Saturday, January 26, 2008

Bits N' Pieces

The "edited" version of the latest newspaper column is here. This is the version as originally written.

I’ve got a lot on my mind this week, so this week’s column’s a bit of a grab bag, with entertainment, politics, and my usual disdain for what passes for journalism these days thrown in:

  • If there’s ever been anything that illustrates up the lameness and absurdity of the 24 hour news cycle, it’s the way the press has handled the recent tragic death of actor Heath Ledger. That coverage perfectly illustrated what seems to be the current motto of the sensationalist press: “Get it Now, Get it First, Get it Wrong.” When the 28 year old actor was found dead in his New York apartment, numerous headlines blared that it was “an apparent suicide.” He died, the papers reported breathlessly, “surrounded by pills scattered on the bed.” A “rolled 20 dollar bill with drug residue” was found near the body. Then, lo and behold, much of the lurid detail reported by even such supposedly reputable news sources as the New York Times was balderdash, not to mention poppycock and ballyhoo. The NYPD reported there was no residue, drug or otherwise, on the bill (and one now wonders if was even “rolled up”). Prescription medications found at Ledger’s apartment were not “scattered around,” but instead were in their proper bottles, most of them in the medicine cabinet, with one bottle of sleeping pills in the nightstand. By the very next day, the NYPD coroner was leaning towards an accidental overdose, but, they admitted, they really didn’t know yet. Not that that will stop even the supposedly “legitimate” press from ill-informed and irresponsible speculation and pious attempts to find lessons in “facts” that aren’t really there.
  • On the positive side, it looks like someone in the campaign press has finally grown a spine. Unfortunately, the reporter who actually dared act like a reporter instead of a stenographer is being roundly booed even by some of his own colleagues. At issue is an exchange during a campaign photo-op in Columbia South Carolina by Republican candidate Mitt Romney. Romney, whose already well established gift for flip-floppery has now been augmented by a penchant for just making stuff up, asserted “I don’t have lobbyists running my campaign.” AP reporter Glen Johnson, sitting on the floor a few feet away, had apparently had enough. He interrupted to point out that Romney advisor Ron Kaufman, who’s described himself as a “top adviser” to the Romney campaign and who’s coached Romney for the debates, is indeed a lobbyist working for the Washington lobbying firm Dutko Worldwide. But, said Romney testily, he’s actually not the campaign manager, so he’s not “running the campaign.” Later, Johnson revealed the chairman of Romney’s policy committee, former Representative Vin Weber, is also registered lobbyist, as is adviser Jim Tallent, former Senator from Missouri. I’m sure the chairman of the policy committee doesn’t have anything to so with running the campaign, oh, no. I’ll bet Romney doesn’t even listen to the lobbyists all around him that he pretends aren’t there. The Romney campaign criticized Johnson for being “argumentative.” Even the Huffington Post’s media critic Rachel Sklar slammed Johnson for “heckling” the candidate, while admitting that everything Johnson said and later wrote was absolutely true. Apparently, some people feel the job of a reporter is to just sit there and take down whatever a candidate says and publish it without challenging obvious prevarication and the parsing of words. Frankly, I hope more reporters, whether they’re following a Republican or a Democrat, are willing to speak up when they hear the candidates spouting pure malarkey.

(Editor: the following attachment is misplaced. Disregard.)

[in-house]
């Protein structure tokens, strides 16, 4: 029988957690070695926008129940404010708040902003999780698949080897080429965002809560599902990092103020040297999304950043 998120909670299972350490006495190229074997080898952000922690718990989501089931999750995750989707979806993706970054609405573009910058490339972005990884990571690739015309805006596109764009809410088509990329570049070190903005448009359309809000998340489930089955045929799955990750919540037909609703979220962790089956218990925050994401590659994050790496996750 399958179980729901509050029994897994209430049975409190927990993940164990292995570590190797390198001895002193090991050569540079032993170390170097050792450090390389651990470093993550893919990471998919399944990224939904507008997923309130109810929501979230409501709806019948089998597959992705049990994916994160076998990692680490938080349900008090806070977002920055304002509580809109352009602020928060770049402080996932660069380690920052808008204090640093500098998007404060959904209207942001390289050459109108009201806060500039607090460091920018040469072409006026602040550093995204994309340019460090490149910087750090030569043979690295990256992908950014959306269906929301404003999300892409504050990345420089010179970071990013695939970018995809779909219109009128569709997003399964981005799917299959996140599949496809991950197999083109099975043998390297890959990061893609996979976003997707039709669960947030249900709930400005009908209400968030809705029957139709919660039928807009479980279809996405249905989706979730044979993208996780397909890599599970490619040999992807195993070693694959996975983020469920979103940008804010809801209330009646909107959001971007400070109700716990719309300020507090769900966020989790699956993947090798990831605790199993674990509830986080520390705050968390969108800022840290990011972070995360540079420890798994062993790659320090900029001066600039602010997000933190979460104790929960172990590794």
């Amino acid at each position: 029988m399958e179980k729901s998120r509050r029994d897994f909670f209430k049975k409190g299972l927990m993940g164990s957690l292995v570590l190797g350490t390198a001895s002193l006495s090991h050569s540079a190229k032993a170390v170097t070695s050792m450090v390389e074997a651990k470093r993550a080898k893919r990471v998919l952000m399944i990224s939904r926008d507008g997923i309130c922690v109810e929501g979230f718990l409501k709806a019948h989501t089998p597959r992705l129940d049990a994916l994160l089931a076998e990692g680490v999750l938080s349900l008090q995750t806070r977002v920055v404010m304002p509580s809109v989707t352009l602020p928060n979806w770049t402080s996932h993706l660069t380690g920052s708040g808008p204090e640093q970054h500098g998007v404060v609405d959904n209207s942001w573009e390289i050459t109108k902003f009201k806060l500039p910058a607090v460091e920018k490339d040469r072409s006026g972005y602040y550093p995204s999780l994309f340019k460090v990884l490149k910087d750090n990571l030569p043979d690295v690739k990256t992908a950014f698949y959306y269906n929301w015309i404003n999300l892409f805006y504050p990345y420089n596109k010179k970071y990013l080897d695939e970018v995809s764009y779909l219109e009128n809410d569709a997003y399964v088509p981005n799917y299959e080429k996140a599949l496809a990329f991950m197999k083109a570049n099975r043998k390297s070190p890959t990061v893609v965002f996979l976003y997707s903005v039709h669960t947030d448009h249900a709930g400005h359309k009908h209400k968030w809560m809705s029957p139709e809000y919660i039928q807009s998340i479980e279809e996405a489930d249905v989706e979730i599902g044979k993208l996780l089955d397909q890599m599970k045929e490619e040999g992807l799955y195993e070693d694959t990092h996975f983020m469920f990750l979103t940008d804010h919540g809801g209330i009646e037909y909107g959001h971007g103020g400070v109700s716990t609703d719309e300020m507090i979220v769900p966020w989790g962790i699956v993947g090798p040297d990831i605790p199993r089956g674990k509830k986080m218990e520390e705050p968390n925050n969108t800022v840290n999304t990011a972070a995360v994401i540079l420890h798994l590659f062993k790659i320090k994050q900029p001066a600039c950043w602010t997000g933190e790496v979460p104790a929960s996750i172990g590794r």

• In other campaign news this past week, Fred Thompson announced he was dropping out of the race for the Republican Presidential nomination. It doesn’t seem that long ago that Fred was leading in the polls. Of course, that was before he was actually running. Fact is, the only reason Thompson looked like the guy who was going to save the Republican Party was that he wasn't any of the other gimps they already had running at the time. When he actually got into the race, however, people began to realize that, in the words of Dorothy Parker, there wasn’t any there there. Thompson always looked like an actor who was playing someone who was running for President, and doing a terrible job in the role. Maybe it was because no one had given much thought to the script. Thompson, unlike any of the other candidates, never managed to look like he was enjoying running. Of course this may be because "enjoyment" is not in his limited repertoire of expressions. Anyone who’s ever seen “Law and Order” could have told the Republicans that he wasn’t a good enough actor to fake it. Come on, be honest. Did you ever see him do anything but "gruff"?

See y’all next week.

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